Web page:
Archive for June, 2012
I have been a long time convert to Analysis Studio and have always found Powerplay users’ objections to it a bit puzzling. Sure, I developed Powerplay reports years ago but I am now quite comfortable in the Analysis Studio interface. Analysis Studio is more flexible and more powerful than Powerplay, and yet I continue to find Powerplay users resistant to make the change. I recently had an opportunity to speak to a Powerplay user and she spoke specifically to a number of issues she had with Analysis Studio.
1. The Welcome Screen
When you open Powerplay, you see the default view of your cube, which consists of the first measure shown against the first and second dimensions. When you open Analysis Studio, you are asked if you want to open the default view or a blank canvas for a new report. There is an option to turn this screen off. Turning off this screen will remember your choice semi-permanently (you can clear the choice you’ve made by deleting your browser cookies but this is not clear from the welcome screen itself). On the face of it, this minor feature makes the tool more flexible. However, it comes across as overly complicated and annoying to the Powerplay user and gets them off to a bad start.
In Cognos support, More is known better by its technical definition “number of visible items”. By default, Analysis Studio shows 12 rows on a crosstab. For additional rows, a More row is displayed, which when clicked allows the user to choose the number of rows displayed. This is of course configurable by your Cognos administrator. Powerplay shows all rows by default. While More gives you flexibility, not having More gives you ease of use.
3. Drag and Drop
In Powerplay, all dimensions can be dragged and dropped into the crosstab. In Analysis Studio, dimensions can be dragged and dropped but only once you have navigated the alternate hierarchies (if any exist). Analysis Studio will show dimensions with alternate hierarchies as a folder instead of a dimension symbol, and you need to find the dimension you want within that folder. Powerplay has no such folders, allowing you to drag the default hierarchy by default and also allowing you to dig for the alternate hierarchy if desired. So when you compare the tools one against the other, Powerplay appears to allow easy drag and drop and Analysis Studio appears to not.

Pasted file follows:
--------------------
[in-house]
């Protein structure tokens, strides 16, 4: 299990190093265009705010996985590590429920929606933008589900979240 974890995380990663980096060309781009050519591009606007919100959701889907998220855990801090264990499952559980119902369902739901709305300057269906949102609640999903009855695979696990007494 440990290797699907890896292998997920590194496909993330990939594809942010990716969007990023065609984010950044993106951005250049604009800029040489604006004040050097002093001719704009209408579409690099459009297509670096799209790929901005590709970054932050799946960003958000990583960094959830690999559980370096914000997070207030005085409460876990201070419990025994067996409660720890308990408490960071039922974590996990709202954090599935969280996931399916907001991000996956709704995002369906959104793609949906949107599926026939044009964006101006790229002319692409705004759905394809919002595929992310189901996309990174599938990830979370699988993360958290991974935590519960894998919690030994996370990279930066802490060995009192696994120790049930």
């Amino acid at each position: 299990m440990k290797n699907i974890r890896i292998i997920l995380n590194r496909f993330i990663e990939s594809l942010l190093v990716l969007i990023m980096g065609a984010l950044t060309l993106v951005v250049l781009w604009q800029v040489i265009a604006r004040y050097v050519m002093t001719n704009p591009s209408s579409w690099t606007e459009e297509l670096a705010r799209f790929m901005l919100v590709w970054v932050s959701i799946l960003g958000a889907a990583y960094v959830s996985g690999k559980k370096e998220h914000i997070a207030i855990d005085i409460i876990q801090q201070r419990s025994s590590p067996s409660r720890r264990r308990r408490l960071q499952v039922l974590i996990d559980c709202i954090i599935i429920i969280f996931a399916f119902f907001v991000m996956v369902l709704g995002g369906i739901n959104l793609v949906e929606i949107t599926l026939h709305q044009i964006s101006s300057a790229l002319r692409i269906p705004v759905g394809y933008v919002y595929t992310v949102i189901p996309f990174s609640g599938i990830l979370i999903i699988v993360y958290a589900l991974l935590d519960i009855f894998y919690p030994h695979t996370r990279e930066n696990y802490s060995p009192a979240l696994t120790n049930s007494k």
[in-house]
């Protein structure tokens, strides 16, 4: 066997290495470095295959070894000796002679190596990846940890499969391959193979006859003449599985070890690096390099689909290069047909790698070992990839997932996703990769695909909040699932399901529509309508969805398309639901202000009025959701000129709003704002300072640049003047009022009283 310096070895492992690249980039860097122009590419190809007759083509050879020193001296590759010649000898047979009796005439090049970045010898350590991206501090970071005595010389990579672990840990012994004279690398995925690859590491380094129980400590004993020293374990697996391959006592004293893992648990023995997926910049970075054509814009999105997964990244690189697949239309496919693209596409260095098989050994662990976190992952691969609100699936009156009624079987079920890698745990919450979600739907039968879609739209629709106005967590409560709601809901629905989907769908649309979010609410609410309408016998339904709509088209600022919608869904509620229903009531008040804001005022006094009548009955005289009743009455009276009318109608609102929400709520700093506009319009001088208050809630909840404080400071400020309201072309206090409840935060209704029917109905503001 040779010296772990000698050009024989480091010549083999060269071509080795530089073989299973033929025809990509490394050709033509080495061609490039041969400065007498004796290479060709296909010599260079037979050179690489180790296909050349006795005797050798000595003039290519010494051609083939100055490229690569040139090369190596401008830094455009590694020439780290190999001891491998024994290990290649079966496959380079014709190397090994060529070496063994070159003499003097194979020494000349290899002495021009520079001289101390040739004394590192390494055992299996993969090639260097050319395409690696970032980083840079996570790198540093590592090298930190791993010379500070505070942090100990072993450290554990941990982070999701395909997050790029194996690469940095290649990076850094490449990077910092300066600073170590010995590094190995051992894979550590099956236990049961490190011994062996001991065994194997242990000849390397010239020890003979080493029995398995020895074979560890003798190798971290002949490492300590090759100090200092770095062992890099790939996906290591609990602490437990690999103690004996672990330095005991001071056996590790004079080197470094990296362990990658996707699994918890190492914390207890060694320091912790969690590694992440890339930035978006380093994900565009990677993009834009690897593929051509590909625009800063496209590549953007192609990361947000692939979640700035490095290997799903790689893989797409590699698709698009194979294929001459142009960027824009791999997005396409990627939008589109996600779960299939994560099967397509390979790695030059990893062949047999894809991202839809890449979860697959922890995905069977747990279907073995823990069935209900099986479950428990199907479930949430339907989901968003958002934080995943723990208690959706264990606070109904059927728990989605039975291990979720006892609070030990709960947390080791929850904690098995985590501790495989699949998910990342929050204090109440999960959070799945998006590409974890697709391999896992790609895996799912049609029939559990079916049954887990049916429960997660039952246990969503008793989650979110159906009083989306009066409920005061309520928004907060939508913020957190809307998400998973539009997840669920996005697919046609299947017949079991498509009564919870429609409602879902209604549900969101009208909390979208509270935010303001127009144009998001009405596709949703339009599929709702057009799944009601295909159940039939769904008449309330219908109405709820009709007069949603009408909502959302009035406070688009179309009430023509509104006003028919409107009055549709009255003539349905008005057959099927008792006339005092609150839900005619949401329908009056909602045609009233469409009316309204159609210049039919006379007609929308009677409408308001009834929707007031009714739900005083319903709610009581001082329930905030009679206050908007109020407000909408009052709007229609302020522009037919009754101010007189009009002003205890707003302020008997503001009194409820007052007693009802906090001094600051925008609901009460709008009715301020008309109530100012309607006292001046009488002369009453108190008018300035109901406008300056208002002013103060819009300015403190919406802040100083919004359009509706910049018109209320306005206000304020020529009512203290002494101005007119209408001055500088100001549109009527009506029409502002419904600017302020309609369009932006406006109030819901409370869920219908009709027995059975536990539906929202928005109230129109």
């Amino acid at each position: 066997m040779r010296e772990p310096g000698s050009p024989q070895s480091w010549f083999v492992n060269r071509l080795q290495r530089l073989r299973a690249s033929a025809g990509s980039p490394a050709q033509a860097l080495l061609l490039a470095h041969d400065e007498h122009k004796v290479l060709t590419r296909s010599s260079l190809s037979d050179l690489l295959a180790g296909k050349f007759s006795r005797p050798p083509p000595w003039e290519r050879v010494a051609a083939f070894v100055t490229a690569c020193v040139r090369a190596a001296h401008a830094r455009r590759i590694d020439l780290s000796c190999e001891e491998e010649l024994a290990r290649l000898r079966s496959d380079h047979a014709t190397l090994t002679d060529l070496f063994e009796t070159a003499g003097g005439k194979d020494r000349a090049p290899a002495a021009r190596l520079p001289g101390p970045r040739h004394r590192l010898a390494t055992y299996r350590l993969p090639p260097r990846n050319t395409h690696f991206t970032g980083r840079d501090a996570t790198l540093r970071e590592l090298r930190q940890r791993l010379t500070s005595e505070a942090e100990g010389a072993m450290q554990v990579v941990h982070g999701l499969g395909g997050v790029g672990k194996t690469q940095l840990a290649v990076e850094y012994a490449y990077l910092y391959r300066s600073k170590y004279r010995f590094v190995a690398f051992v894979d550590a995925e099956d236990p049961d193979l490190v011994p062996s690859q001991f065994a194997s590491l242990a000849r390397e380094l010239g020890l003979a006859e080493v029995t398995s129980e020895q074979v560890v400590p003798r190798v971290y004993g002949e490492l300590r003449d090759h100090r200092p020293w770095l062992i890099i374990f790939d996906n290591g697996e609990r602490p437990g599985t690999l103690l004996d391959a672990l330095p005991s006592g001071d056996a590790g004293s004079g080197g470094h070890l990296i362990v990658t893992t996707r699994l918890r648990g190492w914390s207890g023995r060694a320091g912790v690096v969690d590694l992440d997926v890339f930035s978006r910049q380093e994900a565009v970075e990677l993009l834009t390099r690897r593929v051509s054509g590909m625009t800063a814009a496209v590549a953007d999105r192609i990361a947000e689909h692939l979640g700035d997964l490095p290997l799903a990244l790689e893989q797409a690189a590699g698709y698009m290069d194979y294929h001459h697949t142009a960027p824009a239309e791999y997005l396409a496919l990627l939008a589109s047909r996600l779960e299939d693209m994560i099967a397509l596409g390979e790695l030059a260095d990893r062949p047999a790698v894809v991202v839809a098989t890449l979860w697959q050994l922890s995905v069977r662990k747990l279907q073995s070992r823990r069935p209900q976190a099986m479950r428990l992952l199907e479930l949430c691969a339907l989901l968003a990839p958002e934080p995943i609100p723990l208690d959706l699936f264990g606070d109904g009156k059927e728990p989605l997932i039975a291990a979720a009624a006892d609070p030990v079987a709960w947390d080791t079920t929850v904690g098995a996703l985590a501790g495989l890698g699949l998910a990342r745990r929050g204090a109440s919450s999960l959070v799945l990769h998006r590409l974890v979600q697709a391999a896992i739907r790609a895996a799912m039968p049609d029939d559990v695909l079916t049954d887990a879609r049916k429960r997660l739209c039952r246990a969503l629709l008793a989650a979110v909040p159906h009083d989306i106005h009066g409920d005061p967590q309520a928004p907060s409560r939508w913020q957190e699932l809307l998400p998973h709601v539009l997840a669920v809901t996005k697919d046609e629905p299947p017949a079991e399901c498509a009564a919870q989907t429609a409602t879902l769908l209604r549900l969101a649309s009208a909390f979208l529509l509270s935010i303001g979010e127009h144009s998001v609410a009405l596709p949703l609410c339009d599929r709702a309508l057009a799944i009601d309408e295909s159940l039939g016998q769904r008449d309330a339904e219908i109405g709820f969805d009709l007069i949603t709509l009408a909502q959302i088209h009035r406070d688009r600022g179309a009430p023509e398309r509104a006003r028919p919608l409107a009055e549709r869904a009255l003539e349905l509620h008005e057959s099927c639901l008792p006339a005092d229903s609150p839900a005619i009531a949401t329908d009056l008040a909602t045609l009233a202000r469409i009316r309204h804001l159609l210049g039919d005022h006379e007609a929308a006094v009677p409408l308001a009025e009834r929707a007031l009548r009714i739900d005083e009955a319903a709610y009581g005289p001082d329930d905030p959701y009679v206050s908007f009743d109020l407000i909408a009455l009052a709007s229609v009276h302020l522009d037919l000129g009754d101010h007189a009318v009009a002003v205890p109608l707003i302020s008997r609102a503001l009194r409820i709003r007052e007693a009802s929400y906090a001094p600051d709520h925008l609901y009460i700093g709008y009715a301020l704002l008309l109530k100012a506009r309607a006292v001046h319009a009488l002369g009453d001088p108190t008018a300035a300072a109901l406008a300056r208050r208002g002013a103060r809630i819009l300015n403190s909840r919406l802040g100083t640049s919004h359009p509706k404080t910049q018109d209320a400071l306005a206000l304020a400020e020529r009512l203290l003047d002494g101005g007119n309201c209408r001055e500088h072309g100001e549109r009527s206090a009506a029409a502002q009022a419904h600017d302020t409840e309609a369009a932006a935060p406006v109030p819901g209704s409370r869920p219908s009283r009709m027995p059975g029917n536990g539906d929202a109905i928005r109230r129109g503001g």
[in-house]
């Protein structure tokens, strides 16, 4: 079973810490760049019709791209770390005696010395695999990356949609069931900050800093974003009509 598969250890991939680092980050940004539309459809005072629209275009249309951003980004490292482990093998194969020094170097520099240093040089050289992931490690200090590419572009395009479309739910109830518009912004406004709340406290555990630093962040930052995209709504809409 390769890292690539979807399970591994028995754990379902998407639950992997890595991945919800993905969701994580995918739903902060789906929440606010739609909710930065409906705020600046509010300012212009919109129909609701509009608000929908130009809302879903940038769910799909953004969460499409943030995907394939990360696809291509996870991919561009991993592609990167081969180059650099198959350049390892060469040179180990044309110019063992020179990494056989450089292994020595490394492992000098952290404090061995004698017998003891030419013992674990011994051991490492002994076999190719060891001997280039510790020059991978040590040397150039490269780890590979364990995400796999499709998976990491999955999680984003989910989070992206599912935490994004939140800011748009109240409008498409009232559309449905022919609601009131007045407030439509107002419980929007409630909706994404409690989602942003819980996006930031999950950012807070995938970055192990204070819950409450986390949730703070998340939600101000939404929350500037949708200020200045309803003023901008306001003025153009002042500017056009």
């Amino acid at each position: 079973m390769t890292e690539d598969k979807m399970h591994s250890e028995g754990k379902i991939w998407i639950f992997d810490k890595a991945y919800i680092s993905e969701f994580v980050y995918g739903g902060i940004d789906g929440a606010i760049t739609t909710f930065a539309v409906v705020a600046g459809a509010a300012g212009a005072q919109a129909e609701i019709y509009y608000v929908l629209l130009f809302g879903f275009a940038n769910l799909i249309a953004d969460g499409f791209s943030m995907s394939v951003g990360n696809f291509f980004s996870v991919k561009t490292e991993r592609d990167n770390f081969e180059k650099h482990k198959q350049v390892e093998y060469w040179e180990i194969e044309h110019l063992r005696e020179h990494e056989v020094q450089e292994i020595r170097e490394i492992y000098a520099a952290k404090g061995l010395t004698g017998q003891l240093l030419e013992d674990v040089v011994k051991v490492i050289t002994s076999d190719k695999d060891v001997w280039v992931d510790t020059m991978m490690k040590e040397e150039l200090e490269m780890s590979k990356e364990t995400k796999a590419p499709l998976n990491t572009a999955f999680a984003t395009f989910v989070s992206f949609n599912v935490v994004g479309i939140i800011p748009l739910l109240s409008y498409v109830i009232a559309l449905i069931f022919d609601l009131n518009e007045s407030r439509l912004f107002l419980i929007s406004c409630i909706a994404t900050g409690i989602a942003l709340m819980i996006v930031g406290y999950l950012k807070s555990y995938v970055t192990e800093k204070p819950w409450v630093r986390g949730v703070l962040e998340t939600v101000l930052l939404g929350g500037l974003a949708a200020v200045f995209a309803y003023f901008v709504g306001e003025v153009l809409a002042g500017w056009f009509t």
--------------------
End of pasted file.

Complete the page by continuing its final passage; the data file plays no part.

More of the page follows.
At this point, some Powerplay users will throw up their hands in frustration! This goes a distance in explaining why Powerplay Studio continues to be offered in the Cognos Suite (even though this was not intended to be so). Perhaps Powerplay Studio will continue as a simplified OLAP product tool much like Business Insight is a cross between Query Studio and Report Studio. Only time will tell.
For more specific technical differences between Analysis Studio and Powerplay, see this IBM article.
Sometimes in Report Studio, you may find it necessary to dice up your report parameter values with substring functions, especially if you are drilling from a cube source to a relational source. But be careful how you approach this. Report Studio can behave in unexpected ways.
Consider the following example:
You have a cube report that drills through to a relational report with a single parameter defined, called My_Parameter. You pass a single parameter value which is equal to DIM1-0001 in your cube source. Your relational source is expecting the value 0001. So you code the following filter in your relational source report:
[Code] = Substring(?My_Parameter?, 6, 4)
For a single parameter value filter, this will work.
Now you want to pass multiple parameter values, so you modify your filter to read:
[Code] in ( Substring(?My_Parameter?, 6, 4) )
This will appear to work, but really it doesn’t. If you pass only one parameter value it will work perfectly, but only because it will read the first parameter value and ignore all of the others. Attempting to dice up Report Studio parameters like this doesn’t fly when it is receiving an array of parameter values. Incidently, adding parameters to query calculations will behave the same way – the first parameter value is used, the rest ignored.
So how can you pass multiple parameter values, but still dice up your parameter values as needed?
You simply do the opposite. You build your code value to match your parameters, not deconstruct your parameters to match your code value.
The filter that works in this instance looks like this:
‘DIM1-’ || [Code] in (?My_Parameters?)